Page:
Until recently, the Shiwilu language was very little known to scholars. The only professional linguist who had investigated the language was John T. Bendor-Samuel, who completed a dissertation on the Shiwilu verb in 1958 (see, Bibliography of Kawapanan Linguistics). For almost five decades there was practically no attempt to document or describe the language. Moreover, until the beginning of the present century, linguists were not even sure if any fluent speakers remained. There was no dictionary, grammar, text collection, or even a more or less agreed upon orthography.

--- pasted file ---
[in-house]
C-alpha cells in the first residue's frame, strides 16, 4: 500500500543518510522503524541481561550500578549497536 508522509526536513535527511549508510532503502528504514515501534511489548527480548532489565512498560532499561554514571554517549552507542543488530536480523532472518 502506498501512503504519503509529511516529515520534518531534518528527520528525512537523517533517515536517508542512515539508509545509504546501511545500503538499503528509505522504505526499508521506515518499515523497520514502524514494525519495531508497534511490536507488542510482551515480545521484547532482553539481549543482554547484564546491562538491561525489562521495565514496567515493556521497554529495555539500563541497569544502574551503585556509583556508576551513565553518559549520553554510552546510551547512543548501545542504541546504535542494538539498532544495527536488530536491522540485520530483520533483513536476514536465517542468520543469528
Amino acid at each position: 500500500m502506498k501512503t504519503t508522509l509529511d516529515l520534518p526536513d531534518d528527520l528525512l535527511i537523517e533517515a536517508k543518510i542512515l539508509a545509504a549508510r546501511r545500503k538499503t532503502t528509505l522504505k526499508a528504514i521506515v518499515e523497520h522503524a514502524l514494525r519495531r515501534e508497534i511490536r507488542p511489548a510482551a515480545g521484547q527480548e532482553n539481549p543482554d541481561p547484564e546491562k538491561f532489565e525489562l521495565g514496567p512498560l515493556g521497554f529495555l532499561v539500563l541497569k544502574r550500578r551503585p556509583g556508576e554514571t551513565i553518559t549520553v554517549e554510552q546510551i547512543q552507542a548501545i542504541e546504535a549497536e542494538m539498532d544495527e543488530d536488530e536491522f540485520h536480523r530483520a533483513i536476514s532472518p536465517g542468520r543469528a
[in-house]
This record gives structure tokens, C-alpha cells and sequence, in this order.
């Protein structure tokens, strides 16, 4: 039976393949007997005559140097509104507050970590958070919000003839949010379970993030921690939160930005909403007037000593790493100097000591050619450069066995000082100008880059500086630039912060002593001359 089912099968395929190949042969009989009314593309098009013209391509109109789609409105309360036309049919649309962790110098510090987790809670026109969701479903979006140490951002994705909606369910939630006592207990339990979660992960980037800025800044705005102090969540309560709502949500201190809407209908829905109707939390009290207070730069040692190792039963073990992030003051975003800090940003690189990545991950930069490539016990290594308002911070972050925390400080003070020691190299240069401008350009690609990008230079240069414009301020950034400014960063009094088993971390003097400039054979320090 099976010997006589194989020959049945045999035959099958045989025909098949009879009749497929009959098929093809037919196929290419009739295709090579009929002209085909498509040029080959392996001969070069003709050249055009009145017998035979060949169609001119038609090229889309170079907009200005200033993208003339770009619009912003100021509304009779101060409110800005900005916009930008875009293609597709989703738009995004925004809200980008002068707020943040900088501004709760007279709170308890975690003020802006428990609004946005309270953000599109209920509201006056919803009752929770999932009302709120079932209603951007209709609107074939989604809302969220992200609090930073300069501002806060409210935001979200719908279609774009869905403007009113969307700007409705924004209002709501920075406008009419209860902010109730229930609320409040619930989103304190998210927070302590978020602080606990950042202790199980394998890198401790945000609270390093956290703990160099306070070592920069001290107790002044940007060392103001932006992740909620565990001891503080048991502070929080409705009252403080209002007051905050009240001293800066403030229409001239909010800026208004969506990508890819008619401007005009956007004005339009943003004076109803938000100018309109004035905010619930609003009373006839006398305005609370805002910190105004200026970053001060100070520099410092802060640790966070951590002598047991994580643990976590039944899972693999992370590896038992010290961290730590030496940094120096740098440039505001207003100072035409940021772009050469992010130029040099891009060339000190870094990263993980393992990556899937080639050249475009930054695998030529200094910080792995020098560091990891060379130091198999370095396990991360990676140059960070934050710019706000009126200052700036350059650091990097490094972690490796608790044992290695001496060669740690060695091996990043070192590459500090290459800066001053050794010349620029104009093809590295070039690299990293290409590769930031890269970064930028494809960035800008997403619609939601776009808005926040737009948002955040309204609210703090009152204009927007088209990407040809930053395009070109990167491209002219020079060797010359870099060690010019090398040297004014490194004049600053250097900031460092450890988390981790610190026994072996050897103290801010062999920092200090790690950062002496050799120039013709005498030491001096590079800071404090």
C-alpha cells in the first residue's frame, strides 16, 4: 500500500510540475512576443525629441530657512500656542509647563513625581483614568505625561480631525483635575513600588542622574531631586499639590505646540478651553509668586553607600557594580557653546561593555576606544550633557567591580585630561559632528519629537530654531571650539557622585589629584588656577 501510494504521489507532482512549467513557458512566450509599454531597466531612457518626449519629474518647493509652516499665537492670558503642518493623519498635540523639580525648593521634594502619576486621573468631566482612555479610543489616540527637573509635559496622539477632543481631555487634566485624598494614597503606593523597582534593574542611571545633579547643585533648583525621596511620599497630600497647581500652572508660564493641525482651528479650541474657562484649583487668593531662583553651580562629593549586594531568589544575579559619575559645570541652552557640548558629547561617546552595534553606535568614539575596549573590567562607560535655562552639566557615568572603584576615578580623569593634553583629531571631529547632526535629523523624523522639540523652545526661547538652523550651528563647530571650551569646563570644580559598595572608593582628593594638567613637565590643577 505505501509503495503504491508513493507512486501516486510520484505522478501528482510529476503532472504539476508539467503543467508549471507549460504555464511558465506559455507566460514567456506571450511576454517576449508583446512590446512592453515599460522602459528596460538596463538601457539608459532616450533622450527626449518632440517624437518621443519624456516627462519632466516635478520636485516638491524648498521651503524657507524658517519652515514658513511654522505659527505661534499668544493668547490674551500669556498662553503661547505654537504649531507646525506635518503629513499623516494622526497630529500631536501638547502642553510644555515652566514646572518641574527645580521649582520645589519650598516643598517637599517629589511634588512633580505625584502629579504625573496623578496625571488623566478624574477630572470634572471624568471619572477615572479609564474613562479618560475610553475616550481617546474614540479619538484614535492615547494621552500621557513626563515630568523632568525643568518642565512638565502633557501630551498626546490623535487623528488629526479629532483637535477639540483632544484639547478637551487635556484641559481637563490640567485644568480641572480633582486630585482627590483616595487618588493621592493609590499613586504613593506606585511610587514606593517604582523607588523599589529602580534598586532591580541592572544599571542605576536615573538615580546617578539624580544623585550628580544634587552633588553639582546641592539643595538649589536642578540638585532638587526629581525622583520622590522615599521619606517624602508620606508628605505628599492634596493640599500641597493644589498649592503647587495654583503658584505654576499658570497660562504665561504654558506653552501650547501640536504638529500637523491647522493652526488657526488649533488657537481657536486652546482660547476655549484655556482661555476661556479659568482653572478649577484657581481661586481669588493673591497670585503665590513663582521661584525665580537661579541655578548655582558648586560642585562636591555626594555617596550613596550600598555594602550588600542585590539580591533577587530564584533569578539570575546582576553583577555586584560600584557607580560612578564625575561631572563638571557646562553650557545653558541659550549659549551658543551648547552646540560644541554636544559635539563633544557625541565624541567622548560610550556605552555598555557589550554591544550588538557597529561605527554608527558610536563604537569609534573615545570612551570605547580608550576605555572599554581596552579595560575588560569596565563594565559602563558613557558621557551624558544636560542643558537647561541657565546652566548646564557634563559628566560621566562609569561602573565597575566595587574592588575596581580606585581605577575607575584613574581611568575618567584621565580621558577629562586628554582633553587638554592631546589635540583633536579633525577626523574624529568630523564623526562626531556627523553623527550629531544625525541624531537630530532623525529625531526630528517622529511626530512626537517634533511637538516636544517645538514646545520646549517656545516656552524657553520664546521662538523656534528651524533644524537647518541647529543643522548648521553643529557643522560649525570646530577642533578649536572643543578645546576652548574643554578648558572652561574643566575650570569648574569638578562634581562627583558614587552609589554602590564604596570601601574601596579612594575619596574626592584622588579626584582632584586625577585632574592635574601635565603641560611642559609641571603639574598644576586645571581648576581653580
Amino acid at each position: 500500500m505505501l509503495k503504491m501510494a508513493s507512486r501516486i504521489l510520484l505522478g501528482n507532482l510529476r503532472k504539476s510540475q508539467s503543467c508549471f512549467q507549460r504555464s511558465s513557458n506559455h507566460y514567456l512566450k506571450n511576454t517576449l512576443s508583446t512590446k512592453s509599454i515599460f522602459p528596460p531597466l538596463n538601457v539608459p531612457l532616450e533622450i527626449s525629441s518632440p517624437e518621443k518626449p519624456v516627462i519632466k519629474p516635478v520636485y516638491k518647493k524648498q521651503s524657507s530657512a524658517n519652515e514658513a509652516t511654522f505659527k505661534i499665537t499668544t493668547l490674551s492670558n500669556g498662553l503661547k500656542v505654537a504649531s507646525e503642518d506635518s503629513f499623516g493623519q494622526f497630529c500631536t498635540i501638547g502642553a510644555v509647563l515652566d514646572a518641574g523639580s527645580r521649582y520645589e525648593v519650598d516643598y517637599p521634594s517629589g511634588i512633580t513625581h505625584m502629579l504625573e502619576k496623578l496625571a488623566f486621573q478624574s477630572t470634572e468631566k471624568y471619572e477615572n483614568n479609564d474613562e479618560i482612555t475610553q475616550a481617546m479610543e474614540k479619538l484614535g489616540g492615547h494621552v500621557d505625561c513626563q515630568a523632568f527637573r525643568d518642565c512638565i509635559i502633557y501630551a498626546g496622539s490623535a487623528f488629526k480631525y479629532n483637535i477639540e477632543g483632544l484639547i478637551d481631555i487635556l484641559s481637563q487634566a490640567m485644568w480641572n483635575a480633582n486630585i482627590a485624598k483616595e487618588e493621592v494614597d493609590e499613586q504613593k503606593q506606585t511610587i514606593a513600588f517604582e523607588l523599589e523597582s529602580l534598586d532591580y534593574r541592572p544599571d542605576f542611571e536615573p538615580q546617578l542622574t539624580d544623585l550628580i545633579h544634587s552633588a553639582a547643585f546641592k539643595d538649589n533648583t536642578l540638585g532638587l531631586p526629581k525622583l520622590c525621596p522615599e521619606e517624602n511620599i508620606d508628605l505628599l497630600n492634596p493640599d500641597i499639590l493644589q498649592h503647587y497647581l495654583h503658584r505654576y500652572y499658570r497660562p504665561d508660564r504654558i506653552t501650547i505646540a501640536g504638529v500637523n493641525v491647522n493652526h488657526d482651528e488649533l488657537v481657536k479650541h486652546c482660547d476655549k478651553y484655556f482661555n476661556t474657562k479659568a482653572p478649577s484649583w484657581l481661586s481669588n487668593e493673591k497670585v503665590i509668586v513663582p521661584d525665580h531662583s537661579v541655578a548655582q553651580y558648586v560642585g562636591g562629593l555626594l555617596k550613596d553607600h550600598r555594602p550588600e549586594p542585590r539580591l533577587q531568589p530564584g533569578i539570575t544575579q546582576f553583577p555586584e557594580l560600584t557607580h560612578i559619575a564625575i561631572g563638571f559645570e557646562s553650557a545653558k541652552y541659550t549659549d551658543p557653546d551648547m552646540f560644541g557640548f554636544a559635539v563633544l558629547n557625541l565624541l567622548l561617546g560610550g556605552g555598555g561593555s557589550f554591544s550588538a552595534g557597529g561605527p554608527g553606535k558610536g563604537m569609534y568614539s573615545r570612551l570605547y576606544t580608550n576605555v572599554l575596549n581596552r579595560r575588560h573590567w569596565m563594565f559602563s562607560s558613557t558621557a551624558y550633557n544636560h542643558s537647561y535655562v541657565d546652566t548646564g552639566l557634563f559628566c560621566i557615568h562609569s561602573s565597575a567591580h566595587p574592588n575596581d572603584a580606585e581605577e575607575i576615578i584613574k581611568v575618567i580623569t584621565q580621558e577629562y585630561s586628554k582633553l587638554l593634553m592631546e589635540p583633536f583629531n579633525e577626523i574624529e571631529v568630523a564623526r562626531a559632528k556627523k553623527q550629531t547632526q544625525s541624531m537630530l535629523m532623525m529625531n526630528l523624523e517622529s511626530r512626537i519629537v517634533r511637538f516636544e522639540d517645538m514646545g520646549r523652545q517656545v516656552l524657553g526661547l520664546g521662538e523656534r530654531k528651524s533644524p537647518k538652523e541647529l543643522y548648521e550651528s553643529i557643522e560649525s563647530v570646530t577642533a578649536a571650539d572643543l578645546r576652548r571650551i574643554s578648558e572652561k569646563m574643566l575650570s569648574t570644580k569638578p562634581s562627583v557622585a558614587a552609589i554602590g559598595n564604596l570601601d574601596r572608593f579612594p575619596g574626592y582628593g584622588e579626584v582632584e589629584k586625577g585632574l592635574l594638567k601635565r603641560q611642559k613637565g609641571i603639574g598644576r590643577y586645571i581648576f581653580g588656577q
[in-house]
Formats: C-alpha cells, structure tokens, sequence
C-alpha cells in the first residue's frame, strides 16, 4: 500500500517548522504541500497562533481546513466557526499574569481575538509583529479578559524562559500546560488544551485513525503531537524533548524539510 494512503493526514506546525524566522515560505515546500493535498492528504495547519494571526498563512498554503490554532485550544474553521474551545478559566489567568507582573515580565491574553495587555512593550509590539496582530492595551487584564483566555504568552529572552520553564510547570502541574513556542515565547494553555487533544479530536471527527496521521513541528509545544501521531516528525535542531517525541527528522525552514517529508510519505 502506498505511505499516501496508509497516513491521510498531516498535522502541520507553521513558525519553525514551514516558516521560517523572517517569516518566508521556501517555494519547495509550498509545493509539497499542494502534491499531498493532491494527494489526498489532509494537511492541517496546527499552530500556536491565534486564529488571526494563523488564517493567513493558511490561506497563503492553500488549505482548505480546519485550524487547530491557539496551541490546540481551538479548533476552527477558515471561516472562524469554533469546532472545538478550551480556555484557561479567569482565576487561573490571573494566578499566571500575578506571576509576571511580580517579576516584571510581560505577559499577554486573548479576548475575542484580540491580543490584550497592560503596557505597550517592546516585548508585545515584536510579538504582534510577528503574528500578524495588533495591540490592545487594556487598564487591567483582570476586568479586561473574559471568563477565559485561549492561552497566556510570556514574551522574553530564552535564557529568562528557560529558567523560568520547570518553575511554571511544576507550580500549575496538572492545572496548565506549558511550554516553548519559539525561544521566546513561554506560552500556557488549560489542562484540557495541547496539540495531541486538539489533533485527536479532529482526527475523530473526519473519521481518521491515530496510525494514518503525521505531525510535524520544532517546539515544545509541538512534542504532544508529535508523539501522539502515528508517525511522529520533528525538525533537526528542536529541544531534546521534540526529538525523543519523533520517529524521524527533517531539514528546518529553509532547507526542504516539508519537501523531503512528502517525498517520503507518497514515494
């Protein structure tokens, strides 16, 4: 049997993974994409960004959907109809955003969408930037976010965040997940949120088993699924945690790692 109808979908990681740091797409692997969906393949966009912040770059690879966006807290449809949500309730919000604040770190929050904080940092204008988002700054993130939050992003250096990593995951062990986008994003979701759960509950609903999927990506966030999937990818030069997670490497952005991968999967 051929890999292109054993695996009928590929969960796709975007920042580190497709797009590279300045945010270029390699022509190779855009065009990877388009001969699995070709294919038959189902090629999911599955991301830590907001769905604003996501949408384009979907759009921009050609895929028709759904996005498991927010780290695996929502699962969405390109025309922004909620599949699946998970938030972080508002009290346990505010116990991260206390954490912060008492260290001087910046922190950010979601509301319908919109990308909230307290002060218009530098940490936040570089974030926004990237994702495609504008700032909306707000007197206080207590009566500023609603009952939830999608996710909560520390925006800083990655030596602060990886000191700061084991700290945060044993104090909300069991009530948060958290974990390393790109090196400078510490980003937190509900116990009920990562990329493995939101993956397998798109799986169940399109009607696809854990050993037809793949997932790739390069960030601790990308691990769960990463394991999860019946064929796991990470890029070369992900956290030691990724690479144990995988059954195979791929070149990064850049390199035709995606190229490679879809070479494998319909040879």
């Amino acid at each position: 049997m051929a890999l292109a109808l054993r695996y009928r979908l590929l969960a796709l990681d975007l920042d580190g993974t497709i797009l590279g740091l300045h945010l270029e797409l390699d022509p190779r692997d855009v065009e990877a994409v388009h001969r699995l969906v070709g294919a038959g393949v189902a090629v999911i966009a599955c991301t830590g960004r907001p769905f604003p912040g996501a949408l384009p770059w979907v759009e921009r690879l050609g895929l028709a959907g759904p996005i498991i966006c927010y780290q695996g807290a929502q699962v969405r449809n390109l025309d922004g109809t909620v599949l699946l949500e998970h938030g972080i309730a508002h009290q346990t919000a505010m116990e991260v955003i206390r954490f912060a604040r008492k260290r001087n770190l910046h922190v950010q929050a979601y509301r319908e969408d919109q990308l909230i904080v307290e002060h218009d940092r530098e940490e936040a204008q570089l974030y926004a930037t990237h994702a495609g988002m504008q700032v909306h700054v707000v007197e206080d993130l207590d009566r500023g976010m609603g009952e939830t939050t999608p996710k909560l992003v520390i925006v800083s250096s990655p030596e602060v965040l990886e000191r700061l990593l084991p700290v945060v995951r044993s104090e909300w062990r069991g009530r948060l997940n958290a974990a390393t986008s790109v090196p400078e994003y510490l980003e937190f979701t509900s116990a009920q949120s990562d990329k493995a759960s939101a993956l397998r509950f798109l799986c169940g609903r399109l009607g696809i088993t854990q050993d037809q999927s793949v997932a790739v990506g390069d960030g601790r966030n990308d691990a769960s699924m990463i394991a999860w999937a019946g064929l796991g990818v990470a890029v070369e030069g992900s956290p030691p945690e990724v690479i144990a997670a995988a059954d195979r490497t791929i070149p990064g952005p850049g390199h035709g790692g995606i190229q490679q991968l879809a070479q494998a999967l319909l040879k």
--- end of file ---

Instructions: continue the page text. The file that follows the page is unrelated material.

Since the implementation of the Kawapanan Project (NSF #0853285), the situation described above has significantly changed. We have access to a few studies focusing on different aspects of Shiwilu as well as a comparative work on the Kawapanan family (please, see list below). Also, the Project has produced a trilingual Shiwilu-English-Spanish dictionary containing over 6,400 entries, accompanied by plenty of illustrative sentences and some grammar information, a collection of narratives in Shiwilu and Spanish (in Valenzuela, 2012), and some pedagogical materials that include a practical guide to write the language. In addition to this, a large number of audio/video recordings that represent the speech of almost all the speakers of the language have been deposited in the Archive of the Indigenous Languages of Latin America (AILLA).